Break up your content with the following:
Table of contents
Bullet point lists
Anything dynamic that you add to your page makes the Googlebot very happy. Walls of text without images, subheadings, lists, or any other dynamic content makes your article unreadable and unrankable.
Embedding a YouTube video in your article is HUGELY beneficial in two ways:
First, the video helps your article rank in Google. People aren’t getting any smarter and they’re gravitating towards visual rather than text-based content. Google is even featuring videos above the normal results for some queries. This trend is only going to accelerate as people get dumber over time.
Second, your page’s authority helps your video rank in the YouTube SERPs. Most YouTubers don’t have websites, so this gives your videos a major competitive advantage on the platform.
There’s no downside to adding videos to your content and you should do so whenever you can. Even if the video is short and basic it’ll still help quite a bit.
How to write the article
To actually write the article I recommend using a tool called Surfer SEO. It’s not cheap, but in my opinion it’s a must-have for content writing in 2022.
Log in to Surfer SEO and click on “Content Editor”.
Enter all of the keywords you identified during your keyword research phase (see my Stack for more on this) and click on “Create Content Editor”.
It’ll take about a minute or two to load.
When it’s ready you’ll be presented with a blank screen. On the right-hand side you’ll see data with a recommended word count, subheading count, paragraph count, and image count. It’ll also tell you the exact phrases you should use to help rank that particular query.
Surfer also has a browser extension you can enable so you can write in Google Docs if you prefer.
The days of churning out poorly-researched and poorly edited commodity content are over.
Organic SEO is becoming more competitive as time goes on. This is partly because people are becoming more aware of WiFi money (many started businesses when they were stuck at home during the scamdemic), because existing corporations are starting to see the value of organic traffic, and because Google is increasing the difficulty level with recent algorithm updates.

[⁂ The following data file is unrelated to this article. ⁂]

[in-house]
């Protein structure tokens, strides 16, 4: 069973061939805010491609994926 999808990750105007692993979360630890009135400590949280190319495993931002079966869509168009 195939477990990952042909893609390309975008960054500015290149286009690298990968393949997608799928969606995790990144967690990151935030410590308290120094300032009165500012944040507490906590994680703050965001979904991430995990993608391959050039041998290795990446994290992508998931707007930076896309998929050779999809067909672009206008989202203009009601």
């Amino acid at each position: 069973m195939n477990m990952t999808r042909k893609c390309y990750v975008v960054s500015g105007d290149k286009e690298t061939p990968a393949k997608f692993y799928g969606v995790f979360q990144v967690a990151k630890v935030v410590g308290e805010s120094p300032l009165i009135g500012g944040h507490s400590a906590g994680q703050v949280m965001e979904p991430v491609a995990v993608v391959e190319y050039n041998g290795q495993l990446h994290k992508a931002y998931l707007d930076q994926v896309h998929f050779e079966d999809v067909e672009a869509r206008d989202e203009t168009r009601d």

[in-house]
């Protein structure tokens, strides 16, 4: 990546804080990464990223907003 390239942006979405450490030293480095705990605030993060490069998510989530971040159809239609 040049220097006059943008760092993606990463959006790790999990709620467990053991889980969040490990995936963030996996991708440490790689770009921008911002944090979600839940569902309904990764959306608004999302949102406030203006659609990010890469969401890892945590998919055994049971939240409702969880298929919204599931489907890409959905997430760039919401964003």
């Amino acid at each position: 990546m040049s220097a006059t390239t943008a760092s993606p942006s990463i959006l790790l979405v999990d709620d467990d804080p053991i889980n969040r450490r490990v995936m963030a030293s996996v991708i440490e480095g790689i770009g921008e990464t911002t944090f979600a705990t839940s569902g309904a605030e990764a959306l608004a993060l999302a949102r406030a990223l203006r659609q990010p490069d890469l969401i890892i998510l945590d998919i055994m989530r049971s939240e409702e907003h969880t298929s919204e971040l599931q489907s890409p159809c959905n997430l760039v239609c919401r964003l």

You have to be on top of your game if you want to rank in a competitive niche.
Take your content seriously and you’ll leapfrog your competitors who still think the game is the same as it was a decade ago.
Creating SEO content is time-consuming and boring. If you’re going to do it then you might as well do it right. If you work hard enough and long enough then you’ll eventually get to the point where you can hire writers so you can focus on higher-level tasks in your business.
Putting maximum effort into your articles is the only way to get there.
Note: If you are a paid subscriber who has paid $100 or ten months of $10 we’ll also send you all our old books from our old blogging days (100% digital PDFs). Just respond to the *SUNDAY* paid email and it will be sent out on *Monday*. Check all folders Spam, junk, trash, inbox etc. It will be there on Monday night if you asked for it from a *Sunday* paid email response (already sent first batch). The Title of the email will be FWD: Books
Disclaimer: None of this is to be deemed legal or financial advice of any kind. These are *opinions* written by an anonymous group of Ex-Wall Street Tech Bankers and software engineers who moved into affiliate marketing and e-commerce. We’re an advisor for Synapse Protocol and on the JPEG team.